High-density TiO2-CdS and ZnO-CdS core-shell nanocable arrays were synthesized on large-area Ti substrates. The CdS layers were deposited on the pre-grown vertically-aligned TiO2 (rutile) and ZnO nanowire arrays, with a controlled thickness (10~50 nm), using the vapor transport method. The ZnO-CdS nanocables consisted of single-crystalline wurtzite CdS shells whose  direction was aligned along the  wire axis of the wurtzite ZnO core, which is distinctive from the polycrystalline shell of the TiO2-CdS nanocables. We fabricated the photoelectrochemical cell using the ZnO-CdS photoelectrode exhibits much more efficient hydrogen generation than that using the TiO2-CdS one.
Single-crystalline rock-salt PbS nanowires (NWs) were synthesized using three different routes; the solvothermal, chemical vapor transport, and gas-phase substitution reaction of pre-grown CdS NWs. They were uniformly grown with the  or ,  direction in a controlled manner. In the solvothermal growth, the oriented attachment of the octylamine (OA) ligands enables the NWs to be produced with a controlled morphology and growth direction. As the concentration of OA increases, the growth direction evolves from the  to the higher surface-energy  and  directions. In the synthesis involving chemical vapor transport and the substitution reaction, the use of a lower growth temperature causes the higher surface-energy growth direction to change from  to . We fabricated field effect transistors using single PbS NW, which showed intrinsic p-type semiconductor characteristics for all three routes. For the PbS NW with a thinner oxide layer, the carrier mobility was measured to be as high as 10 cm2V−1s−1.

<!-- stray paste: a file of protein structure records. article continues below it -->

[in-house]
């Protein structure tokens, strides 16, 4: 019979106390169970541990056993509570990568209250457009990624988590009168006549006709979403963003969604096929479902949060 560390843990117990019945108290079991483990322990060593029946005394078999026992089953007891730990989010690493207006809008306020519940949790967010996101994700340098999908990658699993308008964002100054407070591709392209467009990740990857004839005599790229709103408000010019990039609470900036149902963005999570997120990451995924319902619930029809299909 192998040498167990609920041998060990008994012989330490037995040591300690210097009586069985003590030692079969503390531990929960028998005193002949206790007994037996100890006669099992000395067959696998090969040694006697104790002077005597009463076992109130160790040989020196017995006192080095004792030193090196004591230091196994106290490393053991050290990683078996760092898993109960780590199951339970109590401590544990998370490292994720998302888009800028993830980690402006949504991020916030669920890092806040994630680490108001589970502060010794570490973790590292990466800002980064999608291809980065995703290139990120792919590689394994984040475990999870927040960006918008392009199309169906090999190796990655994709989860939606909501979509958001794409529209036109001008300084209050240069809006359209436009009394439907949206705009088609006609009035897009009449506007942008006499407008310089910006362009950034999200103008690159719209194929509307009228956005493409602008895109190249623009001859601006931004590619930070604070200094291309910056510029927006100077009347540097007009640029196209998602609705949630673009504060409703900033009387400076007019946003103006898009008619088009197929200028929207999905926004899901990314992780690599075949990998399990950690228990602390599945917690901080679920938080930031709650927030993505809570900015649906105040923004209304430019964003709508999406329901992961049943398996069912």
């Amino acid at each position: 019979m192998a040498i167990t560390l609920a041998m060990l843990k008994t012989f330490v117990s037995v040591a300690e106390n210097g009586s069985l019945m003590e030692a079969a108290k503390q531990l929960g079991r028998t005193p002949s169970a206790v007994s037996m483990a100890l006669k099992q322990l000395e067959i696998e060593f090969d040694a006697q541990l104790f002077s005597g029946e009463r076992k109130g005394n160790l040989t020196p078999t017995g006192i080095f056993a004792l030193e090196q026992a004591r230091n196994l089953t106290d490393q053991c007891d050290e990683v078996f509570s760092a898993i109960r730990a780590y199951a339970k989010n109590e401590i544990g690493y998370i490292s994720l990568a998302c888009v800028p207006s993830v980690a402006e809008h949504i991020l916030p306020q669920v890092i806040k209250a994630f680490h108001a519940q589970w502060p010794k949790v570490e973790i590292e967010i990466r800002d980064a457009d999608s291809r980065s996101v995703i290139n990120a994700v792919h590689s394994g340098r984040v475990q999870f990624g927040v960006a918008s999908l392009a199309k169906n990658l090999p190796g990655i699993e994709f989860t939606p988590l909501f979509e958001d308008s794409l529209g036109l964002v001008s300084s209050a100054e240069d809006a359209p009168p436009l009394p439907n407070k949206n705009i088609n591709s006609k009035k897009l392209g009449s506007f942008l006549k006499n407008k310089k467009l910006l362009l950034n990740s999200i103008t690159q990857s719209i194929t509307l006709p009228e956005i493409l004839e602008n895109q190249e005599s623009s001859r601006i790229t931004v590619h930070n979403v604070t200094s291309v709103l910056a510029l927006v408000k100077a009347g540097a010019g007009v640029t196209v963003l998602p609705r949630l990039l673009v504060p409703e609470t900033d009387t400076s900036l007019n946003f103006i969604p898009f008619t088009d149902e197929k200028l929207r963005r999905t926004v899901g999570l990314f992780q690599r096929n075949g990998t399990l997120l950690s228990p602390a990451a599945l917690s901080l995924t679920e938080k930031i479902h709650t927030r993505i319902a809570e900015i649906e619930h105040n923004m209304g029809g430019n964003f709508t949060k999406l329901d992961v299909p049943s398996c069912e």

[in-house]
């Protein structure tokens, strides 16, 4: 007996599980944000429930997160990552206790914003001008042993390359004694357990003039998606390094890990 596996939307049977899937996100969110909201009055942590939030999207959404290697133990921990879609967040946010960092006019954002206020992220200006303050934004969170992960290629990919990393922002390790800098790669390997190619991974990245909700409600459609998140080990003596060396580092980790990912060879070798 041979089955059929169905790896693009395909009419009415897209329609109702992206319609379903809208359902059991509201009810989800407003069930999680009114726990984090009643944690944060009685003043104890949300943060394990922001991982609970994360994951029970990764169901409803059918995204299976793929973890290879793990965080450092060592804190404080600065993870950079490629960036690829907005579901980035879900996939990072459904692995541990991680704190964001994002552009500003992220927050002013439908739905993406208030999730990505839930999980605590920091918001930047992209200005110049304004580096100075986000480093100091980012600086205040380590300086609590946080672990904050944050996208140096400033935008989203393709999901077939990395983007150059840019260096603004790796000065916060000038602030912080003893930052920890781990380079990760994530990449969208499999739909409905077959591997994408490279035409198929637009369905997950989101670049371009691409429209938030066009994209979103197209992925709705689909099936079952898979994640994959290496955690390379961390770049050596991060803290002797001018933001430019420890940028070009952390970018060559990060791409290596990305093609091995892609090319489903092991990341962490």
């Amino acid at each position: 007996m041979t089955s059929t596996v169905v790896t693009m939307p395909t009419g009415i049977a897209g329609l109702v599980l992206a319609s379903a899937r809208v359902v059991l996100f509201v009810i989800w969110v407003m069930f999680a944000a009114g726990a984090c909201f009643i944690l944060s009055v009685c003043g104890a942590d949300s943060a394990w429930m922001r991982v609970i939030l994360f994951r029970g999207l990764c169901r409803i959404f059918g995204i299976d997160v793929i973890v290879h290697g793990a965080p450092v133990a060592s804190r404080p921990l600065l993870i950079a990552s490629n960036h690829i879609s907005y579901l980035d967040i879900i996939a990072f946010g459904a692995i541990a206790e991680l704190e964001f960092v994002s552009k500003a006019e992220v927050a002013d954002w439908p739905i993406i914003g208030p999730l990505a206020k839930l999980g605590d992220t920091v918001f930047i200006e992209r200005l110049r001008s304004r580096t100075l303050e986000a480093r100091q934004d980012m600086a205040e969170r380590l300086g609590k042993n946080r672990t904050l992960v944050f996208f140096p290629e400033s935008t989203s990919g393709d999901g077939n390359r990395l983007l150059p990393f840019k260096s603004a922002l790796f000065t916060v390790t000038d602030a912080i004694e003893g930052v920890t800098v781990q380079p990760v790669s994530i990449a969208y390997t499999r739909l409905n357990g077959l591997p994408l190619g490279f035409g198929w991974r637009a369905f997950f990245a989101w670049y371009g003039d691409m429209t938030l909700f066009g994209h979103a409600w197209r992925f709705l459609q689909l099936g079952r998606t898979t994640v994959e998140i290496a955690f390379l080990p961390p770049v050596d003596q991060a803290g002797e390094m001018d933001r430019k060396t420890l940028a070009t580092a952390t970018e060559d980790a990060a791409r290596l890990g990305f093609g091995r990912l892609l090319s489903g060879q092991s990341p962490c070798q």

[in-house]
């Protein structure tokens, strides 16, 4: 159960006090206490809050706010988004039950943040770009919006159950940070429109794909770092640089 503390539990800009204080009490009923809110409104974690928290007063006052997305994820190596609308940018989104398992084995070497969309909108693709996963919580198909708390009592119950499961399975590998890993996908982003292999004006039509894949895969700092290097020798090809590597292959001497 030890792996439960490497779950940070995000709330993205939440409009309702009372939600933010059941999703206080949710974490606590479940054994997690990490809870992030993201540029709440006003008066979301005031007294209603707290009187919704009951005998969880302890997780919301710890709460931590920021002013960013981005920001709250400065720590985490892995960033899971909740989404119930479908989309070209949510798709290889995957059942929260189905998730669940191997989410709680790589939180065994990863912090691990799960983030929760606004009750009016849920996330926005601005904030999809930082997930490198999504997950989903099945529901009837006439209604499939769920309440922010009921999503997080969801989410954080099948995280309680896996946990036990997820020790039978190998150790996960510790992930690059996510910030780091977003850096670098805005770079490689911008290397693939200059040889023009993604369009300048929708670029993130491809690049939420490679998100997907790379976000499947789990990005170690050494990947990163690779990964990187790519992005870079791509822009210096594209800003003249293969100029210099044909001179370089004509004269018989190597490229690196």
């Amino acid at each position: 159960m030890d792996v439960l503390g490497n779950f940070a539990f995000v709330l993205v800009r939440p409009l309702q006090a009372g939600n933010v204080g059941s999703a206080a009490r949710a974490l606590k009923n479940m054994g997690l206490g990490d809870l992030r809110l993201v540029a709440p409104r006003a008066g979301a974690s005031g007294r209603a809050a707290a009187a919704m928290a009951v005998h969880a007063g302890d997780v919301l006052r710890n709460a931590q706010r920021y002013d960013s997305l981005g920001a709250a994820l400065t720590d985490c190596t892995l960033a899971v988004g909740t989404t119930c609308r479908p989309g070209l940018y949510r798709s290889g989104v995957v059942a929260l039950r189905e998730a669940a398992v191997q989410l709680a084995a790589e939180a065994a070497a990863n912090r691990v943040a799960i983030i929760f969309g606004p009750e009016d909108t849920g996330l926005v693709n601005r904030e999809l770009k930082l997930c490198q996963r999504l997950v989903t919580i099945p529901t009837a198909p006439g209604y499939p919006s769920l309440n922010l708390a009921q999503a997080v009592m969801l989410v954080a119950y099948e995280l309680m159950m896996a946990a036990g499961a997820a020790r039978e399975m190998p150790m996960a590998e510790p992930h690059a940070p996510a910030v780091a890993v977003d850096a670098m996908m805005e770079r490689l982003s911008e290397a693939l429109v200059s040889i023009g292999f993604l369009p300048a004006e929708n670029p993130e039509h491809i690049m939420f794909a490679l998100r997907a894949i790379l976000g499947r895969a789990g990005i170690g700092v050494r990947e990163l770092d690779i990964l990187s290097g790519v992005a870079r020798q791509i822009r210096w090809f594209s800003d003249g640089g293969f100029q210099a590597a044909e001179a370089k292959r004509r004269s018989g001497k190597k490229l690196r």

Electron tomography and high-resolution transmission electron microscopy were used to characterize the unique three-dimensional structures of helical or zigzagged GaN, ZnGa2O4 and Zn2SnO4 nanowires. The helical GaN nanowires adopt a helical structure that consists of six equivalent <0-111> growth directions with the axial  direction. The ZnGa2O4 nanosprings have four equivalent <011> growth directions with the  axial direction. The zigzagged Zn2SnO4 nanowires consisted of linked rhombohedrons structure having the side edges matched to the <011> direction, and the  axial direction.